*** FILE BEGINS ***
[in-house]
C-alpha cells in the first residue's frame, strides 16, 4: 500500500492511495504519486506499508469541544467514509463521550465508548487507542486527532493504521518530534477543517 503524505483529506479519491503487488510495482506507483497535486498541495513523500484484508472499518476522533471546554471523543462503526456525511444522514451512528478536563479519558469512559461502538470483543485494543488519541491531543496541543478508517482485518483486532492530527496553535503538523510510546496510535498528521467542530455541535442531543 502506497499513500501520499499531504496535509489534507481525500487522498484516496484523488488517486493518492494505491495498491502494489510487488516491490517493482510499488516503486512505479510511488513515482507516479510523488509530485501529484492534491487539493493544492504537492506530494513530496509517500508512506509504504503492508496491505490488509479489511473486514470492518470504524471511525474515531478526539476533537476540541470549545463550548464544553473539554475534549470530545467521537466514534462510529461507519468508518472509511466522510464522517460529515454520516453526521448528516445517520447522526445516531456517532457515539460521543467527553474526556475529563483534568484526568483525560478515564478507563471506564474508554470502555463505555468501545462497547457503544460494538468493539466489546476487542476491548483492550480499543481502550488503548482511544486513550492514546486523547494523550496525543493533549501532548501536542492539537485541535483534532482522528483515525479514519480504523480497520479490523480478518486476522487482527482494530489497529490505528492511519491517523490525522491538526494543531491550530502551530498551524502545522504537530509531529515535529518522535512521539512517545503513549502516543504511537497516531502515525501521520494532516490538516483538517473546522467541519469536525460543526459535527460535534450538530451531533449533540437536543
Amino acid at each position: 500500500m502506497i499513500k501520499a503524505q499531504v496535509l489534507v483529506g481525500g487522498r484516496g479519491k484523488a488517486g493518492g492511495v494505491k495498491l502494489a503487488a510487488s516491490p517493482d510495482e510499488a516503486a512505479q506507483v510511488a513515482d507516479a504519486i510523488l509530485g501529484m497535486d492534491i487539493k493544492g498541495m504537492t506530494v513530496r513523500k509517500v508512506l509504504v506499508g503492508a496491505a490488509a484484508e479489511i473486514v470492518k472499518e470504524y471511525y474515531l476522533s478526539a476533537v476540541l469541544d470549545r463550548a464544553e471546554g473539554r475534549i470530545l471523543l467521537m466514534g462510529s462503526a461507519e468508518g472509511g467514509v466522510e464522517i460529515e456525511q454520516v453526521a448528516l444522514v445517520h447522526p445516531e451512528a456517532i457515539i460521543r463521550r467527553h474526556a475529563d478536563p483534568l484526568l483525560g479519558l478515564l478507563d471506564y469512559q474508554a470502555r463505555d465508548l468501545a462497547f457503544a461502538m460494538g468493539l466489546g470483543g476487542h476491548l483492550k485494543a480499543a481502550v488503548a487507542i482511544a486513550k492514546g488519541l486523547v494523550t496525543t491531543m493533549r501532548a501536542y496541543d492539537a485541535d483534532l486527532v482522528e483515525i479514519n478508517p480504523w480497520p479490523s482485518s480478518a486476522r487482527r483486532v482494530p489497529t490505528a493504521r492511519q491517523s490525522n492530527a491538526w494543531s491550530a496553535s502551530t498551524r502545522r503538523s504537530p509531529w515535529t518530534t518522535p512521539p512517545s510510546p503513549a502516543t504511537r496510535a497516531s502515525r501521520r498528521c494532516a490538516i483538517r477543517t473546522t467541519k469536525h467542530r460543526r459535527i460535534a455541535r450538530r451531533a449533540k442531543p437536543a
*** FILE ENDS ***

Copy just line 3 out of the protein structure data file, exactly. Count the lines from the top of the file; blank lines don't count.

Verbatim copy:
Amino acid at each position: 500500500m502506497i499513500k501520499a503524505q499531504v496535509l489534507v483529506g481525500g487522498r484516496g479519491k484523488a488517486g493518492g492511495v494505491k495498491l502494489a503487488a510487488s516491490p517493482d510495482e510499488a516503486a512505479q506507483v510511488a513515482d507516479a504519486i510523488l509530485g501529484m497535486d492534491i487539493k493544492g498541495m504537492t506530494v513530496r513523500k509517500v508512506l509504504v506499508g503492508a496491505a490488509a484484508e479489511i473486514v470492518k472499518e470504524y471511525y474515531l476522533s478526539a476533537v476540541l469541544d470549545r463550548a464544553e471546554g473539554r475534549i470530545l471523543l467521537m466514534g462510529s462503526a461507519e468508518g472509511g467514509v466522510e464522517i460529515e456525511q454520516v453526521a448528516l444522514v445517520h447522526p445516531e451512528a456517532i457515539i460521543r463521550r467527553h474526556a475529563d478536563p483534568l484526568l483525560g479519558l478515564l478507563d471506564y469512559q474508554a470502555r463505555d465508548l468501545a462497547f457503544a461502538m460494538g468493539l466489546g470483543g476487542h476491548l483492550k485494543a480499543a481502550v488503548a487507542i482511544a486513550k492514546g488519541l486523547v494523550t496525543t491531543m493533549r501532548a501536542y496541543d492539537a485541535d483534532l486527532v482522528e483515525i479514519n478508517p480504523w480497520p479490523s482485518s480478518a486476522r487482527r483486532v482494530p489497529t490505528a493504521r492511519q491517523s490525522n492530527a491538526w494543531s491550530a496553535s502551530t498551524r502545522r503538523s504537530p509531529w515535529t518530534t518522535p512521539p512517545s510510546p503513549a502516543t504511537r496510535a497516531s502515525r501521520r498528521c494532516a490538516i483538517r477543517t473546522t467541519k469536525h467542530r460543526r459535527i460535534a455541535r450538530r451531533a449533540k442531543p437536543a